Any organization with cyber risk can get some benefit from purchasing cyber insurance. So, any organization working with technology and people should consider it. Risk transfer (insurance) is not the only way to manage risk, but you should know that there is no way to completely avoid or mitigate cyber risk. No matter what steps you have already taken, you still have a potential cost that could be handled by an insurance company.
Yes, and you’re probably already doing many things to protect your organization. If you’re using firewalls, intrusion detection, antivirus, etc. then you are reducing your risk. Statistically, the best method for reducing cyber risk is by improving employee behavior. If you’re taking care of that, then you’re doing really well! Still, no risk mitigation tools (including ours!) can completely eliminate your risk. You can protect your organization in many ways, but the best possible protection level can only be achieved with cyber insurance combined strategically with employee awareness and prevention tools.
Maybe a little...sometimes. Not satisfied with that answer? You shouldn’t be! General liability insurance has sometimes responded to privacy incidents under its Personal & Advertising Liability coverage, but this response is predicated on the release of information being considered publishing of that information. That interpretation has been unpredictable at best. Some other policies (e.g. professional liability) may respond, or may even have been enhanced to respond but, again, that’s not reliable. Much of the value in cyber insurance comes from response services. You want an insurance company to respond purposefully and expertly and that’s only going to happen with a true cyber insurance policy.
Definitely. At this point all states have breach notification laws that will require you to notify affected parties and provide remediation services. These laws may even require you to notify several attorneys general. These laws differ from state to state and you’ll have to comply with all statutes relevant to the incident - not just the law in your home state. It’s pretty daunting, which is why a cyber insurer taking care of all this and paying the bills is a deal you should really consider.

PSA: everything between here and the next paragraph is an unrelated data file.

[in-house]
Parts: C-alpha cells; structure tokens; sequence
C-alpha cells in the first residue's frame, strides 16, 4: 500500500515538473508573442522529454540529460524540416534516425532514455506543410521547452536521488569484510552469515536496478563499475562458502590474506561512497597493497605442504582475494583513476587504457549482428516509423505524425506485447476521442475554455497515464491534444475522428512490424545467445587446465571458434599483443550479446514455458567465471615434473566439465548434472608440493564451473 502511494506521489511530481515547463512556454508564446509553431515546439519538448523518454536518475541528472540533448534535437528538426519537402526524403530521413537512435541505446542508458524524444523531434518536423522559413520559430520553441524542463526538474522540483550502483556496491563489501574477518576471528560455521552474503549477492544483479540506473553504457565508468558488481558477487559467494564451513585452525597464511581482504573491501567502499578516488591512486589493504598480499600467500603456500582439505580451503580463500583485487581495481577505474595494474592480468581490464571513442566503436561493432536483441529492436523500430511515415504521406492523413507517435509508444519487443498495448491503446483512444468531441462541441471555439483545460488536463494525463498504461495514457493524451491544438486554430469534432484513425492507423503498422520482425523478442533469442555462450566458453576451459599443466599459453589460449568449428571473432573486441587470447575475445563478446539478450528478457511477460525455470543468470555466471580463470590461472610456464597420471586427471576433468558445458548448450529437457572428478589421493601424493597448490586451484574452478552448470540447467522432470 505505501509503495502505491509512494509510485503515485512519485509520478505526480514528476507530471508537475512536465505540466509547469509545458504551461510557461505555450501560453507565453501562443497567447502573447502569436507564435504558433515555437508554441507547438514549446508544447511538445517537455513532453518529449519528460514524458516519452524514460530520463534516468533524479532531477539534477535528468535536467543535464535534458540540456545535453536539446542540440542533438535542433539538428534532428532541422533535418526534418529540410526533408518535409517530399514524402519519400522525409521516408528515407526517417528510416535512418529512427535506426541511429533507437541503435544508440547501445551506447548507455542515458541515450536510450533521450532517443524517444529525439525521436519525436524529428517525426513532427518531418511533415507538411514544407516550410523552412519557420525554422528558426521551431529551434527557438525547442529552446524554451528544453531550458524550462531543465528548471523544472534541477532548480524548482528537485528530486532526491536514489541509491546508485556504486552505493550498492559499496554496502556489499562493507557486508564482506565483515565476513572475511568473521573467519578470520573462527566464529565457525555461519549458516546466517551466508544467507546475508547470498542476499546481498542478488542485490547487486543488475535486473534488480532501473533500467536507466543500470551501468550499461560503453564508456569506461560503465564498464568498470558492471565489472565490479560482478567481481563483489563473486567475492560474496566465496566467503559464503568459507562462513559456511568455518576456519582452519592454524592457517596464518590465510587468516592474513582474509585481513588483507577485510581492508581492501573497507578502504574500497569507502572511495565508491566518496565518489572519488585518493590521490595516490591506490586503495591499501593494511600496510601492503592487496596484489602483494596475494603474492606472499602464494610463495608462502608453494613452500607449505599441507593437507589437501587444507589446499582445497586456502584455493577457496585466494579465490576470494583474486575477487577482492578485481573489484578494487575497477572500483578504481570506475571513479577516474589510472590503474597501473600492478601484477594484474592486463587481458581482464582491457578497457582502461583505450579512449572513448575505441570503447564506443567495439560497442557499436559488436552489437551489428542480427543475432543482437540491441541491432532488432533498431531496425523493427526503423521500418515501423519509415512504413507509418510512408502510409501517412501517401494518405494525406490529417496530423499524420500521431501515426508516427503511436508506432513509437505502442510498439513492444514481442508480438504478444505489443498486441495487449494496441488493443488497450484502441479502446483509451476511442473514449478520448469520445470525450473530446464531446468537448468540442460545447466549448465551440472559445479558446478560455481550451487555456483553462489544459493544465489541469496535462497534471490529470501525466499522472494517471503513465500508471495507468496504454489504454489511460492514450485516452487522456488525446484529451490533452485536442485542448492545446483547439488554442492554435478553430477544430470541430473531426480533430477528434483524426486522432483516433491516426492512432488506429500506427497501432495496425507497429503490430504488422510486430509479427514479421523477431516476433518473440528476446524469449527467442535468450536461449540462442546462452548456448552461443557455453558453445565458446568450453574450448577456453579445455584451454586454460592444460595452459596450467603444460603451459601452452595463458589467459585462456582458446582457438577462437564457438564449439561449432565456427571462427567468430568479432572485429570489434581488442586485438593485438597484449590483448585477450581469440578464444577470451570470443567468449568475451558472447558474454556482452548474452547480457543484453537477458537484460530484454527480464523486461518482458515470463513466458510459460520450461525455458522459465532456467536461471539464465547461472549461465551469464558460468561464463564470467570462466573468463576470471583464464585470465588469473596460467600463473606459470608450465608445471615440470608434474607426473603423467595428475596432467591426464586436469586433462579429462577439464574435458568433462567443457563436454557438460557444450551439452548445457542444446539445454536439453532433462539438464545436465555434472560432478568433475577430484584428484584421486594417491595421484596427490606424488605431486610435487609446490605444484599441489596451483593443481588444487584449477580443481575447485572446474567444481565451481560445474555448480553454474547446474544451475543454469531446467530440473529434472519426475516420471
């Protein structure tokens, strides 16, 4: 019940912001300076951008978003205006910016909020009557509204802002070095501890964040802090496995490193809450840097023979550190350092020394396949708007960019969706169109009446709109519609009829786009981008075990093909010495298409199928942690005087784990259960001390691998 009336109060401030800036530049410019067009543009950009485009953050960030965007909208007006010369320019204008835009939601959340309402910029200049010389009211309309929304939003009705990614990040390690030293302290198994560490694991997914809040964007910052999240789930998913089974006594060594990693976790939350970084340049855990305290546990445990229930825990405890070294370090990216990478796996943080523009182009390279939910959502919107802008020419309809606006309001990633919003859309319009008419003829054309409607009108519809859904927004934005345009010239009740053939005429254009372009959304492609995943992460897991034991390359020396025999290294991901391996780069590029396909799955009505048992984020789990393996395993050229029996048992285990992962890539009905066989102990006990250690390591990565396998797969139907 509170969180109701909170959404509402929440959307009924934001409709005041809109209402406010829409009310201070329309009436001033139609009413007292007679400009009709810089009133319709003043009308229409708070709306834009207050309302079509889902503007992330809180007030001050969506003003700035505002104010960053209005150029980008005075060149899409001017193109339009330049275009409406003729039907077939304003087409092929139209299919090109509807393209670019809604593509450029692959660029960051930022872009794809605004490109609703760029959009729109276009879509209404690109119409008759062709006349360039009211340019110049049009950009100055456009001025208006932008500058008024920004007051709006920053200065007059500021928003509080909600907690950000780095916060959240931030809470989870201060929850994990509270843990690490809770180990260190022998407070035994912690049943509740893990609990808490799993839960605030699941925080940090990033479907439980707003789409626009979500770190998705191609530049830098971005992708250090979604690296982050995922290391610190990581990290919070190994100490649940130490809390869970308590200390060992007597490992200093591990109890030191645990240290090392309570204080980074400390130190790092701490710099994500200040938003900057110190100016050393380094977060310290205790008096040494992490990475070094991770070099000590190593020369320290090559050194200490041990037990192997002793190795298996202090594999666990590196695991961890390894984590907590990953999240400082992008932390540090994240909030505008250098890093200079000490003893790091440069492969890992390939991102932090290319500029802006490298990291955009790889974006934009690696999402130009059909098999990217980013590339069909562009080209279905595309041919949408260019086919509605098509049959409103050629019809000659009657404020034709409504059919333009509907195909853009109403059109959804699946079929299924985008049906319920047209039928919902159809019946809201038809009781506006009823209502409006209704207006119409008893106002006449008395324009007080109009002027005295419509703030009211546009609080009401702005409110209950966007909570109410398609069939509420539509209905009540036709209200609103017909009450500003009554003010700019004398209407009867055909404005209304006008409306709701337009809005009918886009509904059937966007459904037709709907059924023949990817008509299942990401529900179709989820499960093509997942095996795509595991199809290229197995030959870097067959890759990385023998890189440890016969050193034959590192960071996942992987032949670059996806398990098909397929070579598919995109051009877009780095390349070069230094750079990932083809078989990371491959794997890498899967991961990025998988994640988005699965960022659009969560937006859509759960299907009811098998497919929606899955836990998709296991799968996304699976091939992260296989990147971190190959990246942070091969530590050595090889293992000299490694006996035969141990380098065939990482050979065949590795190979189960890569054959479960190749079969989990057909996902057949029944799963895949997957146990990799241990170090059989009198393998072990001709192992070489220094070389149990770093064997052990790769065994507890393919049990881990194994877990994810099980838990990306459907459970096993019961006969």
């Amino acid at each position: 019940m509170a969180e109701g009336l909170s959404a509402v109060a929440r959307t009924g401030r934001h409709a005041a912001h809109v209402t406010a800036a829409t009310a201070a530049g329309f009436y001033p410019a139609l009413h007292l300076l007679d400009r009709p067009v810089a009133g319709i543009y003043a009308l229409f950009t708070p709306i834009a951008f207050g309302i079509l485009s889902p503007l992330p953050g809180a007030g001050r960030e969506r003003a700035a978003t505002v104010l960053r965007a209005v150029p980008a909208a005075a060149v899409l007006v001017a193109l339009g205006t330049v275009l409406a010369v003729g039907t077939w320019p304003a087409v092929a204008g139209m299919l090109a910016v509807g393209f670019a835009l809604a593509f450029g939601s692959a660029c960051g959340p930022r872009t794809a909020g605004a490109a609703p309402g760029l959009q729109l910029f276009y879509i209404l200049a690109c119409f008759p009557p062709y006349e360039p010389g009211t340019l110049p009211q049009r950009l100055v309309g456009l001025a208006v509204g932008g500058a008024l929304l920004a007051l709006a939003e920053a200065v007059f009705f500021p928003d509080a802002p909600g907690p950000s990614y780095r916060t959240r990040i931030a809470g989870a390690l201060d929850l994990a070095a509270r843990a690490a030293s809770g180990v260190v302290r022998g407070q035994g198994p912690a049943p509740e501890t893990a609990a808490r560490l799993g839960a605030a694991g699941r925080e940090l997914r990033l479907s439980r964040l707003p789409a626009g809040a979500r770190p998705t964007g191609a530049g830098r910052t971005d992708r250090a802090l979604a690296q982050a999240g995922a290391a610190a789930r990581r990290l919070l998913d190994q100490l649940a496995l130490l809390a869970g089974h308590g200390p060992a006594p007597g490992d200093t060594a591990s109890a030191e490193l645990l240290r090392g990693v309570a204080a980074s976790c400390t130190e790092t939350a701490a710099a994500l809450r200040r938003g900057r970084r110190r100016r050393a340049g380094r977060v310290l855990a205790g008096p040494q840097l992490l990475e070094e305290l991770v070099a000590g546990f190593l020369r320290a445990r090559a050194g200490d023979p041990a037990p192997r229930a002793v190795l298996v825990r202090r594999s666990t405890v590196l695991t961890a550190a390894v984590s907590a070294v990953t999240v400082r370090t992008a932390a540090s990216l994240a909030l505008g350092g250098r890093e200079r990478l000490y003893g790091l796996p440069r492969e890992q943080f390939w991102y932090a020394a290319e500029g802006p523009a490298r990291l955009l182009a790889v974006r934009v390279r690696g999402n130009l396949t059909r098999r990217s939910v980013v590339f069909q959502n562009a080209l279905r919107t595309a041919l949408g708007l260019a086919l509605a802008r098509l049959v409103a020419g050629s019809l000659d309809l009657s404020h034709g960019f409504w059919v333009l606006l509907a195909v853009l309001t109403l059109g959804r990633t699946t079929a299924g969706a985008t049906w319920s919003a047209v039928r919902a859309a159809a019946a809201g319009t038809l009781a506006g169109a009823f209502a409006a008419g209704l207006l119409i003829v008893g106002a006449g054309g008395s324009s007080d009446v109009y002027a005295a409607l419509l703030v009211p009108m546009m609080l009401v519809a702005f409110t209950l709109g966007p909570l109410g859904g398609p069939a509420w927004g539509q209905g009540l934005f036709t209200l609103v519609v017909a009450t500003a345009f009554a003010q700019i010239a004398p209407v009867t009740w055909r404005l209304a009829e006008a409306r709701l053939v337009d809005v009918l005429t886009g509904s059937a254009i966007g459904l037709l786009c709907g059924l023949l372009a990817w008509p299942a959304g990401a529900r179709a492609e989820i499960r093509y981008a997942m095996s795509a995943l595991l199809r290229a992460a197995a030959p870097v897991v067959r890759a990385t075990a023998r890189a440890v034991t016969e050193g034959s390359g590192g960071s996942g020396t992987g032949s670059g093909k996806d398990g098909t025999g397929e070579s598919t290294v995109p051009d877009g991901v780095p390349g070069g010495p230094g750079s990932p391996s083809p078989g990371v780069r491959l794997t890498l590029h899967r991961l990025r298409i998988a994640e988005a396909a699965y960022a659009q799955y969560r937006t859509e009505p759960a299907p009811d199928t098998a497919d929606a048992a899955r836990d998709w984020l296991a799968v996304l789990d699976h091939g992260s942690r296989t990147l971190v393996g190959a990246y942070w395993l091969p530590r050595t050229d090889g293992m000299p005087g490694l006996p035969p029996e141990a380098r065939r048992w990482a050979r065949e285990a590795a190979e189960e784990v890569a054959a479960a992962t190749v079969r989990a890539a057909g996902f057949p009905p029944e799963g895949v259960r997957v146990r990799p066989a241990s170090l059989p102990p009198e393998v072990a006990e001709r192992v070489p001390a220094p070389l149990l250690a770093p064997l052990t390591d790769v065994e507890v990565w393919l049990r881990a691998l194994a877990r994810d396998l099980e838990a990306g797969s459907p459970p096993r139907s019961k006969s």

Just as the old saying goes, “out of sight, out of mind”. Most humans operate on autopilot to some degree during the workday and are highly susceptible to making one big mistake. This could be one click of the mouse or a single keystroke. By consistently providing teachable moments, interactive content, and providing concise updates on cyber-attack trends, you can change behavior for the better and improve even your weakest links. Remember that your employees are unquestionably your biggest cyber risk
No. As you read your email, our phishing filter is scanning it in real-time for just two things: known malicious links and language patterns that indicate a high likelihood of malicious intent. Once that scan has finished we feedback the scan results into our machine learning training model to tune our detection paradigm. There is no way to reconstruct an email from a scan result and the email is not retained in any of our systems. The only time we save an email is when you press the button to report phishing. In that case, we hold onto the email to analyze the malicious actor’s attack pattern and build defenses around their behavior. If we decide the email is not malicious, we delete it from our systems.
No. We scan website URLs, not your activity on them. The only information we retain is the count of dangerous links that have been blocked and instances where users pushed through our warnings.
We’re collecting only the information that helps us understand how our platform has been assisting you and how we might do better. For instance, in your company browsers, we don’t keep track of which websites you and your colleagues are visiting; we just keep track of how many threats we have blocked and how you have reacted to our warnings.
Primarily, we use data collected from our inbox and browser protection services to improve the performance of our inbox and browser protection platform. Secondarily, we retain some aggregated, anonymized statistics about users’ interaction with our platform that will help us more accurately calculate the cost of cyber risk in the future.
Because of the confidence of your insurance carrier in Paladin’s tools, you are getting a built-in discount based on the insurer’s expectation of reduced frequency and severity of claims.